This is a brief departure from the prior pattern of
taking one topic and exploring its complexities twice during
the month. Your doctor and/or mental health practitioner
is the best source of information about how stress may be
affecting your health.
Stressful Life Events:
As September's discussion of different forms of exercise
revealed, some forms of stress can actually be beneficial to
our health. Just as some levels or intensities of
physical exercise can be excessively stressful to some of us
and not stressful enough for others of us, so too are the
effects of the same life events a matter of individual
differences in their effects on our mental and physical
With the exception of pain and disease,
the majority of life events that we face are only stressful to
us as a consequence of how we interpret or categorize
them. For some of us promotions at work, birth of a
child, purchasing a new home or relocating to a new city may
be seen as positive stressors and adding anticipation and
excitement to life. To others the same life events may
be viewed with dread and anxiety because these same life
events cause us to adopt new behaviors, systems, habits and
approaches to life and are thus associated with confrontation,
frustration and sorrow. Our goal here is not to eliminate
stress but to learn how to manage it and how to use it to help
us. Not having enough stress can leave us feeling bored.
Conversely, excessive and unrelieved stress may leave us
feeling overwhelmed, sleeping poorly and may even predispose
us to having a heart attack. Our challenge is to find
the optimal level of stress which will individually motivate
but not overwhelm each of us.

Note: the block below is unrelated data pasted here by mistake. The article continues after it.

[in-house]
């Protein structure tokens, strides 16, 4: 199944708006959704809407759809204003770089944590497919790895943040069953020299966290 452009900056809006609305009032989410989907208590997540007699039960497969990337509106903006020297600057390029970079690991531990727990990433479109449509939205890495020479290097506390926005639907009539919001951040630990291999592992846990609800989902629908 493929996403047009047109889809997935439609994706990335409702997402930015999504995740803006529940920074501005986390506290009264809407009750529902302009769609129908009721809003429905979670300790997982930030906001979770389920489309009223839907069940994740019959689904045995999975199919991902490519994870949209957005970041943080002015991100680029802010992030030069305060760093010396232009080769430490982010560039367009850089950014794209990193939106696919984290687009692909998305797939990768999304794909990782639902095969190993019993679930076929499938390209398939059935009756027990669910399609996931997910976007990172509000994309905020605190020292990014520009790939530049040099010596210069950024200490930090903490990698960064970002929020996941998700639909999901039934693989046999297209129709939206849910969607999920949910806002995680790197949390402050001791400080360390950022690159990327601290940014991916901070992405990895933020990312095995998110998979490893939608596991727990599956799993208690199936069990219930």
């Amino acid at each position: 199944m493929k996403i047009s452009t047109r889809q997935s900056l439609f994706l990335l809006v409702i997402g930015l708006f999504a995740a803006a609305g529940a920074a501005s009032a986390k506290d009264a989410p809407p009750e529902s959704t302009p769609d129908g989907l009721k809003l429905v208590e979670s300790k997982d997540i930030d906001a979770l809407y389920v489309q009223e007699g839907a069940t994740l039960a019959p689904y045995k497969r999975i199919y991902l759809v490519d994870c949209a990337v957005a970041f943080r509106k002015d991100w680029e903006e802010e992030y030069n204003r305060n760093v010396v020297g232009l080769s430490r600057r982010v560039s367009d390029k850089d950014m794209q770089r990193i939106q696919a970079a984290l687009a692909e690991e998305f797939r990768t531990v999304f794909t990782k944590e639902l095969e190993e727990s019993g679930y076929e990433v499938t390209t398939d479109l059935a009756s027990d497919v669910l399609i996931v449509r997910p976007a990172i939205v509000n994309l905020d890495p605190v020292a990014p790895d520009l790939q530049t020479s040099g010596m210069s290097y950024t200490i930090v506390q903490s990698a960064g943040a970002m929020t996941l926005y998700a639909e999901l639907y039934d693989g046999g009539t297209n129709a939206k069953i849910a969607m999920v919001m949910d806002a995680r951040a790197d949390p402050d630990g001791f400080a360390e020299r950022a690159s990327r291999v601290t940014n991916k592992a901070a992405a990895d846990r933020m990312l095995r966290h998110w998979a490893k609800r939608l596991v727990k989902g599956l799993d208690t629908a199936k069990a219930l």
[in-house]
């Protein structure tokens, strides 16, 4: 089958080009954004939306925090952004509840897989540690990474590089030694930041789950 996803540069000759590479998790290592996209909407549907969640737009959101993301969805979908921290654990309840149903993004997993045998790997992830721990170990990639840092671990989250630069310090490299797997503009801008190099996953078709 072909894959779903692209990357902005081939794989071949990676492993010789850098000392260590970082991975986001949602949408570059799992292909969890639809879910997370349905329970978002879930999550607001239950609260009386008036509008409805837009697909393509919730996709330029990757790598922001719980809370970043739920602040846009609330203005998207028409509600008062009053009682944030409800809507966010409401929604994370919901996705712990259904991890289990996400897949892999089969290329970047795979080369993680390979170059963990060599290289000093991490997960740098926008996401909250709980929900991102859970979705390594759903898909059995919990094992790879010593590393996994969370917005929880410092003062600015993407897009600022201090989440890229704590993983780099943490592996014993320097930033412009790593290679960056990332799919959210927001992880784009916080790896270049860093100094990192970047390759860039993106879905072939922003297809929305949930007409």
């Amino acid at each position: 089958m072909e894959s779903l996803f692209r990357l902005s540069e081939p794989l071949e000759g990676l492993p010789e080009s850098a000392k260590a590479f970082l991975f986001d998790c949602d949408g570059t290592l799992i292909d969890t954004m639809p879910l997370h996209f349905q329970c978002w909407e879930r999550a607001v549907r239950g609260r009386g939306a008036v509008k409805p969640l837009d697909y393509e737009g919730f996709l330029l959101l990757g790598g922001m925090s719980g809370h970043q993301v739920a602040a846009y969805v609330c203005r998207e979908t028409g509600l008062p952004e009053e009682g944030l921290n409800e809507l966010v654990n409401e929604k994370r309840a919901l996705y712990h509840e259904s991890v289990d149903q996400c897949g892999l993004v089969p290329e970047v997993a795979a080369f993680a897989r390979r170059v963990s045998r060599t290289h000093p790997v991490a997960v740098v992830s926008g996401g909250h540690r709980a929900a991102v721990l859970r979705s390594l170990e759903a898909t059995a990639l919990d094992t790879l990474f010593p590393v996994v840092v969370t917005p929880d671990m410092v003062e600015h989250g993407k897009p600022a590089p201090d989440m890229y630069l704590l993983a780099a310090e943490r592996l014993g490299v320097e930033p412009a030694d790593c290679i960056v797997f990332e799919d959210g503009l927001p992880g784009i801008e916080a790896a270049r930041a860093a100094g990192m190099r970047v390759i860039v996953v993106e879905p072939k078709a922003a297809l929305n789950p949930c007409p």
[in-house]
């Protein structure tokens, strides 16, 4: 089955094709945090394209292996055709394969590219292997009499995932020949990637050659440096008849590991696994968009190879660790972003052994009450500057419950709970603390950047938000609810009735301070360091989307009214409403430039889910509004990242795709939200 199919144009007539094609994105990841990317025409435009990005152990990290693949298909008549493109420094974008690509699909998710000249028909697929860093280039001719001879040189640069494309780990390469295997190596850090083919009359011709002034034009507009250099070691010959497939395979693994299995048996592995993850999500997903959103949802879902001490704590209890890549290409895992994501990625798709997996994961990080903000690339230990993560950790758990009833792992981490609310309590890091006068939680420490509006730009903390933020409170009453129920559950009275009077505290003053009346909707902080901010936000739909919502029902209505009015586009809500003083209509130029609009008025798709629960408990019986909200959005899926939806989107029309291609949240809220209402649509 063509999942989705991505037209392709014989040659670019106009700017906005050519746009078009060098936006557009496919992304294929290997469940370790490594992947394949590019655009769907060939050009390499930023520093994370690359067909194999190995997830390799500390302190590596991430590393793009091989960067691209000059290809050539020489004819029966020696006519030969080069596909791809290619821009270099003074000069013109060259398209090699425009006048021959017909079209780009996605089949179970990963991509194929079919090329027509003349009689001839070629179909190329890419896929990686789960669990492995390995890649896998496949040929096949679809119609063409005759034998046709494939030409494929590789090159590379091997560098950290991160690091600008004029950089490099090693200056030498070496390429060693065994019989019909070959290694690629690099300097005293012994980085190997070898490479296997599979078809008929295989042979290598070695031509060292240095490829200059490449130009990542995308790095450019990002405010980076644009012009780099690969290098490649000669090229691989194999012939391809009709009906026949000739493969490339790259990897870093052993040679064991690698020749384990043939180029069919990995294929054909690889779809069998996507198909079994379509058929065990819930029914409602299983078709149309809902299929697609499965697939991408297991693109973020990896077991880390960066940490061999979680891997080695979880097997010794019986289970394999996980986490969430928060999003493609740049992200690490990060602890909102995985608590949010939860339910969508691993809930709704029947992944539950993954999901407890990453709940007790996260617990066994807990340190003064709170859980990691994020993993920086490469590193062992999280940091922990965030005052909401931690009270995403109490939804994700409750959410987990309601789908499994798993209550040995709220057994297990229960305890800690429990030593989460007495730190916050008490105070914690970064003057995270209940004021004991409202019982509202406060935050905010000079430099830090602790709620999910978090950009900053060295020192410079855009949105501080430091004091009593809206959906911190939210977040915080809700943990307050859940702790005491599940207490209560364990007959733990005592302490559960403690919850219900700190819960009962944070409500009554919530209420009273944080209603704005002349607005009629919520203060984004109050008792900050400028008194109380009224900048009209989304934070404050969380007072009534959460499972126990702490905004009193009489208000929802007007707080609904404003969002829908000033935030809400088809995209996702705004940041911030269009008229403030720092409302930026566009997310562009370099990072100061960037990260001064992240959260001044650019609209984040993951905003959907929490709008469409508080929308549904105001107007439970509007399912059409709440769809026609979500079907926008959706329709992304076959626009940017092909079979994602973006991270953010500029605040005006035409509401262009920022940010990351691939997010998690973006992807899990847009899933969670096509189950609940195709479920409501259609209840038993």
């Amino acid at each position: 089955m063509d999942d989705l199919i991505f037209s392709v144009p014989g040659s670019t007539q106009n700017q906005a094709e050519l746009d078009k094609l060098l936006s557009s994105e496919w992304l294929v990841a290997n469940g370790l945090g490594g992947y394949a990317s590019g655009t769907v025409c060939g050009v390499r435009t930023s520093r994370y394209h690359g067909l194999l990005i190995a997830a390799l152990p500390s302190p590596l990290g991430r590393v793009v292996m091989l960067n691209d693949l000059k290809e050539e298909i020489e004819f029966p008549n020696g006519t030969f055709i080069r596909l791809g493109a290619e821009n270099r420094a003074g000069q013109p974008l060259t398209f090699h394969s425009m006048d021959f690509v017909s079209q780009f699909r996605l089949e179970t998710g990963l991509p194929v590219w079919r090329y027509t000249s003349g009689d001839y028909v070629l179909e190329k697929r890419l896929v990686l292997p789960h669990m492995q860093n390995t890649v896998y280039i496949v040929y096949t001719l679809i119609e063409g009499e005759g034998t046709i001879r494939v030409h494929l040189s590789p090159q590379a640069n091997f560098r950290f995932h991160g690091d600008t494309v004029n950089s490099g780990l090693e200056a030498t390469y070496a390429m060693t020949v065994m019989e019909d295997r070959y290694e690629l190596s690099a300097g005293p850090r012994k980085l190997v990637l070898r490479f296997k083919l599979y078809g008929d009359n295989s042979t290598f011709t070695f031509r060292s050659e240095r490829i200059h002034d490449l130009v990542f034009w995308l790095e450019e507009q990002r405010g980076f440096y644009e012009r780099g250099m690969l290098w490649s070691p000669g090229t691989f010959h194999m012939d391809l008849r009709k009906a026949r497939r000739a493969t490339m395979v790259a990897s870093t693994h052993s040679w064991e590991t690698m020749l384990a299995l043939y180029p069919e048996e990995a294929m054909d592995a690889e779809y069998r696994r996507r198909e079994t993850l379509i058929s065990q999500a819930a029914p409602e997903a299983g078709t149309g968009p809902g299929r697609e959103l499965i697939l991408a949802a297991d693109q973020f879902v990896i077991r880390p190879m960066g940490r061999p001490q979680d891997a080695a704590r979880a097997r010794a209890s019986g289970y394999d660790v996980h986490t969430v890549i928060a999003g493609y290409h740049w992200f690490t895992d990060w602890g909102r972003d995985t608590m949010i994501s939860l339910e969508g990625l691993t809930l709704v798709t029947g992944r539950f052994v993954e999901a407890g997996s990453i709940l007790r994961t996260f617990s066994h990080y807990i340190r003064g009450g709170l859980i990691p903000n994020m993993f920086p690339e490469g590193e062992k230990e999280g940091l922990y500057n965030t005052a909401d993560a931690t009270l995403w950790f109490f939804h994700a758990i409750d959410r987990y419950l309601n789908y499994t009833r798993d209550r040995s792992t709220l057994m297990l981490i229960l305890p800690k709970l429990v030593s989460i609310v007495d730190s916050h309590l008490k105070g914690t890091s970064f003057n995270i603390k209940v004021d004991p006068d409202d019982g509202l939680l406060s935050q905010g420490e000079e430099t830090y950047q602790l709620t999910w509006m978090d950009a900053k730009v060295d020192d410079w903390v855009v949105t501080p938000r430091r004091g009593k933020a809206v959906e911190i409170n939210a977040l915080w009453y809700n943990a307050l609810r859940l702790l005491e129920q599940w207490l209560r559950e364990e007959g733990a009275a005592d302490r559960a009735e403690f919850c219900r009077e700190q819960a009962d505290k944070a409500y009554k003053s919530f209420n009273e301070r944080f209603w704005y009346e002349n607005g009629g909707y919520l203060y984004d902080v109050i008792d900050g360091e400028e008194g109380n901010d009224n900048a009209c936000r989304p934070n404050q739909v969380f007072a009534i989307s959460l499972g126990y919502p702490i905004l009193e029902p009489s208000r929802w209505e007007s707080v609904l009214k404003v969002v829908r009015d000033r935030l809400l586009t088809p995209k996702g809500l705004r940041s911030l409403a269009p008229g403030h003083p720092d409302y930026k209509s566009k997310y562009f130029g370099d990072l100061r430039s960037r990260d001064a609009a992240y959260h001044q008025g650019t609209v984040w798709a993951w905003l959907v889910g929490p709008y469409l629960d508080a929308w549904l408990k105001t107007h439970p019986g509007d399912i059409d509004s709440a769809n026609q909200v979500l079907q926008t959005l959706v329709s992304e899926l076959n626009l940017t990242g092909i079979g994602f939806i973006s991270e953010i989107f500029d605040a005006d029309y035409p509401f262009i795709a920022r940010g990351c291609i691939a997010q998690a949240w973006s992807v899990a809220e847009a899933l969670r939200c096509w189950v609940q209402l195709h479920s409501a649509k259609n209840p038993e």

Stress: Its many
sources and some management strategies - Life events and our
associations to them come in an infinite variety.
Effective management of our exposure to and interpretation of
these live events is essential if we are to avoid the harmful
psychological and physical effects of excessive and unrelieved
stress. However, all effective stress management
strategies require work toward change: changing the source of
stress and/or changing our reaction to it.
of your personal stressful life events and your emotional and
physical reactions to them.
Pray early and often (e.g.,
"God grant me the serenity to accept the things I cannot
change, the courage to change the things I can, and the wisdom
to know the difference.")
Learn and practice moderating
your emotional and physical reactions to stress.
Exercise regularly, eat in moderation and maintain your ideal
Limit the responsibilities you take on
particularly during holiday seasons that are already
overloaded with your own expectations and the expectations of
Develop and maintain mutually supportive
Should you have concerns or want
additional information about the material presented above,
please contact your local health care provider, public health
department, mental health center or someone on the Grace
Church Health and Wellness Ministry Committee. This
Committee is chaired by Mrs. Florence Poyer, R.N.
by: Walter S. Handy, Ph.D.
Member, Grace Church Health and
Wellness Ministry Committee